A Sunny December Day to Forget My Seasonal Depression
I forgot how reliant I am upon the sun, but every year I seem to forget. Maybe this time I’ll remember.
A small sliver of sunshine has graced Missouri today with its presence, and every denizen seems to have taken notice. I have nestled into a small corner on my balcony warmed by the wonderful rays where I can watch people of all sorts taking sauntering strolls with their dogs, significant others, or just the company of themselves. Even the animals seem to have embraced this unusually warm December day, postponing their usual tasks of food, water, and shelter to bask in the almost forgotten sun.
The squirrel on the tree next to me has been lounging on a sunward facing branch for longer than I’ve been outside, and I must say, I’m jealous of his spot. While I’m slowly losing sun behind the building that I pay hard-earned money to live in, my bushy-tailed friend is laying freely on his perch, safe from any passerby below him, in what I can only assume is a prime spot for sunbathing.
It is strange how every year after the cold has seeped through all the cracks of fall, I easily forget just how reliant my mood is on the fiery ball in the sky. I suppose we orbit around the sun in more than just a literal sense.
But when on these rare days when the sun peeks out from over the southern horizon, and the gray clouds are courteous enough to depart, it takes barely a second under the pale, yellow light for me to remember the simple comfort of warmth, and my worries subsequently melt away.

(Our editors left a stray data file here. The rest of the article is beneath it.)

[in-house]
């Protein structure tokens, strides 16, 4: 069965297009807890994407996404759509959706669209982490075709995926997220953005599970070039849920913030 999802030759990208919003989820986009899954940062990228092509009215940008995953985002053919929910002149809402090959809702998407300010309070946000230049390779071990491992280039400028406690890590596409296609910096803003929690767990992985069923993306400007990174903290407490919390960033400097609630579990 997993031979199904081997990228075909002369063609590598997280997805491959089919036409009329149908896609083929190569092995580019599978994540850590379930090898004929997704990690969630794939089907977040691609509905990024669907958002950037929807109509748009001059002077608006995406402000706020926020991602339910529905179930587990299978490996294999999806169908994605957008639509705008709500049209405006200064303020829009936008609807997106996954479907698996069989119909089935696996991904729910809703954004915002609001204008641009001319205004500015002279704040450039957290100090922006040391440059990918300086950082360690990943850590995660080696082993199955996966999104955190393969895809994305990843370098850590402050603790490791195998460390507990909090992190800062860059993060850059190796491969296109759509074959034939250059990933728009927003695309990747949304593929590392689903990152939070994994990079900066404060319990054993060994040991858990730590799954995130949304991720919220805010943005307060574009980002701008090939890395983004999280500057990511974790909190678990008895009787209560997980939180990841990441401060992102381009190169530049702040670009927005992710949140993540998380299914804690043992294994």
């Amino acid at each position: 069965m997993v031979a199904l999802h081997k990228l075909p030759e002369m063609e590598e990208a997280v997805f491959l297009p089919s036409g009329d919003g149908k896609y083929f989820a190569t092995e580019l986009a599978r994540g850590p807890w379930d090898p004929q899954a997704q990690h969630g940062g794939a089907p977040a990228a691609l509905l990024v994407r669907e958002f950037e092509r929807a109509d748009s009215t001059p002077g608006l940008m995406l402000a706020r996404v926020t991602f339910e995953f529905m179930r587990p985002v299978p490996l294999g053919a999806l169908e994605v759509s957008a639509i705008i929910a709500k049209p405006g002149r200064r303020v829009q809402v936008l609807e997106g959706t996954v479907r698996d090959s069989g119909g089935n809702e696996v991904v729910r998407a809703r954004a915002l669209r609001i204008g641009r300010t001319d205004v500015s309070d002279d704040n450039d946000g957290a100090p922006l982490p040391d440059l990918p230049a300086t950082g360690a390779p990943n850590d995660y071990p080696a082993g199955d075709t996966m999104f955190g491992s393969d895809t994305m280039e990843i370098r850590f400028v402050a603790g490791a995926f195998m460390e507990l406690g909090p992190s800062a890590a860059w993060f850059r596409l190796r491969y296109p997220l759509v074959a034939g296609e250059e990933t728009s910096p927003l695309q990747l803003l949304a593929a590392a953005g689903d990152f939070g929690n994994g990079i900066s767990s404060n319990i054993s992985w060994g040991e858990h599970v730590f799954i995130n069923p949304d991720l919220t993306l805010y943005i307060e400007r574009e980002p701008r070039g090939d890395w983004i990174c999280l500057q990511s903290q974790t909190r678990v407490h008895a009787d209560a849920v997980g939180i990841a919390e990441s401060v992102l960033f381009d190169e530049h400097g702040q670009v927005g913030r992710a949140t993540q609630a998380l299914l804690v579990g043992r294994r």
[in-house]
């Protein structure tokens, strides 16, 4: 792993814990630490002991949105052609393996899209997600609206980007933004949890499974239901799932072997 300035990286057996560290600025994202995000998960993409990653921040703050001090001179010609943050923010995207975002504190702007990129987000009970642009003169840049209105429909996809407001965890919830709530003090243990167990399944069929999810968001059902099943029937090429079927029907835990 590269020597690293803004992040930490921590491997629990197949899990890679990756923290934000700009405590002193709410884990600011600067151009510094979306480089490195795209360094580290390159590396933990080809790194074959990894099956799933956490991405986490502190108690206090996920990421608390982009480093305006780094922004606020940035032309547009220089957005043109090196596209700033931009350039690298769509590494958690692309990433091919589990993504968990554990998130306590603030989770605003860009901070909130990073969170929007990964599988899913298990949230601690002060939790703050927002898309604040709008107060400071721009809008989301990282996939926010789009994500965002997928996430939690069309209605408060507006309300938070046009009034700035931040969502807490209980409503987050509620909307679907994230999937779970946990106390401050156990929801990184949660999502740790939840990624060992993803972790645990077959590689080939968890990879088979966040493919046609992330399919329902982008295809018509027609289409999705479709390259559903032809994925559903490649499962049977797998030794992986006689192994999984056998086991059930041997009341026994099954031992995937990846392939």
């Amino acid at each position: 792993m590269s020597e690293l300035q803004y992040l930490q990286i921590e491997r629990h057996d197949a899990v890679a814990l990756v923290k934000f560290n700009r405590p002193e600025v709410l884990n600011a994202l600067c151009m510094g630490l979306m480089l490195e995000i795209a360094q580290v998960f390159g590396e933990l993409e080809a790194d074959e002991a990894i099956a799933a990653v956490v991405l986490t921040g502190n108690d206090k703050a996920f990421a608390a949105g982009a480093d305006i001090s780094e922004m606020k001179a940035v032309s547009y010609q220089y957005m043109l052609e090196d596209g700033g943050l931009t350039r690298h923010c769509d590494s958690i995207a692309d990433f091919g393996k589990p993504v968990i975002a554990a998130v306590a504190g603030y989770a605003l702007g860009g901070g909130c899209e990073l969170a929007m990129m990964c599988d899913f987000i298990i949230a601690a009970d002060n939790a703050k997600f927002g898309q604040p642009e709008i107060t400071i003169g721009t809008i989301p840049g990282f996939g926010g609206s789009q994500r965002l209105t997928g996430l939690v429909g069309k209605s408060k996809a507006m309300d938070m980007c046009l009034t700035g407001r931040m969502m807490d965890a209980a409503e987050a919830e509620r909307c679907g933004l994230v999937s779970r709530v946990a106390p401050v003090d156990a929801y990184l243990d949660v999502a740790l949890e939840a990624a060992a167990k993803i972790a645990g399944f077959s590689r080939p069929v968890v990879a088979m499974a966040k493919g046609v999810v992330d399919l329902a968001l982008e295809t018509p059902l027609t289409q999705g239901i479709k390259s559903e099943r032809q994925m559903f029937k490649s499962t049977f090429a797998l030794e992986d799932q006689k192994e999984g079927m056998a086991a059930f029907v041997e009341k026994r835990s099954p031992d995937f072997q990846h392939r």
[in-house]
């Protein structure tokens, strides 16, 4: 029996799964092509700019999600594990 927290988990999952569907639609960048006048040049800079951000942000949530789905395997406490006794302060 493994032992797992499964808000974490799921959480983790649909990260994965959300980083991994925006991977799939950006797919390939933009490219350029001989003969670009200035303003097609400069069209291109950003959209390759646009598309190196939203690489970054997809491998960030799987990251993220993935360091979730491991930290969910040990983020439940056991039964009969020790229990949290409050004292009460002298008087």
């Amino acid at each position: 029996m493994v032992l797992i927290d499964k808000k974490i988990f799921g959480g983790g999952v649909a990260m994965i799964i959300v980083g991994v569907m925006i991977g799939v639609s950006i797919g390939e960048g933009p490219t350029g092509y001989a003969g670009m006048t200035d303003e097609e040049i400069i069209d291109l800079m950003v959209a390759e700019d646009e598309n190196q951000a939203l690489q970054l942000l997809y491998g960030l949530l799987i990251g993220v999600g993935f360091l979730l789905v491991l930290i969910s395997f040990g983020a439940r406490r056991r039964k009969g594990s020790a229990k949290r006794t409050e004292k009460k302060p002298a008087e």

It takes barely a second before my shoulders release their tension. Barely a second before my mouth curls into a smile. Barely a second before I once again discover the answer to my winter blues. I can blame the sluggishness, the apathy, the increased desire for purpose and meaning, all of it, on the sun’s departure.
Every year I so easily forget the importance of the sun. Every year I wonder why it is I find it harder to get out of bed as winter encroaches on the land. Every year I remember, and I hope I don’t forget, that my seasonal depression is not my fault.
If I’m thankful for anything in the coming weeks and months, I hope I’m thankful for the reminder that the sun still exists. When January comes peddling its negative temperatures to all the days unlucky enough to agree to them, when February settles in and reduces the winter wonderland to a slushy glob of cold, wet, and uncomfortable, I hope I remember this day. Because sometimes it is just the knowledge that there is something greater out there that keeps us going and gets us through the darkest days.
As for now, my little sliver of sunshine has disappeared behind the bricks, and I’m starting to worry I’m scaring my squirrel friend with my incessant staring. And so, with that, I’m off to the park. Hopefully, I can find a spot in a tree as comfy as the one my friend has found next to me.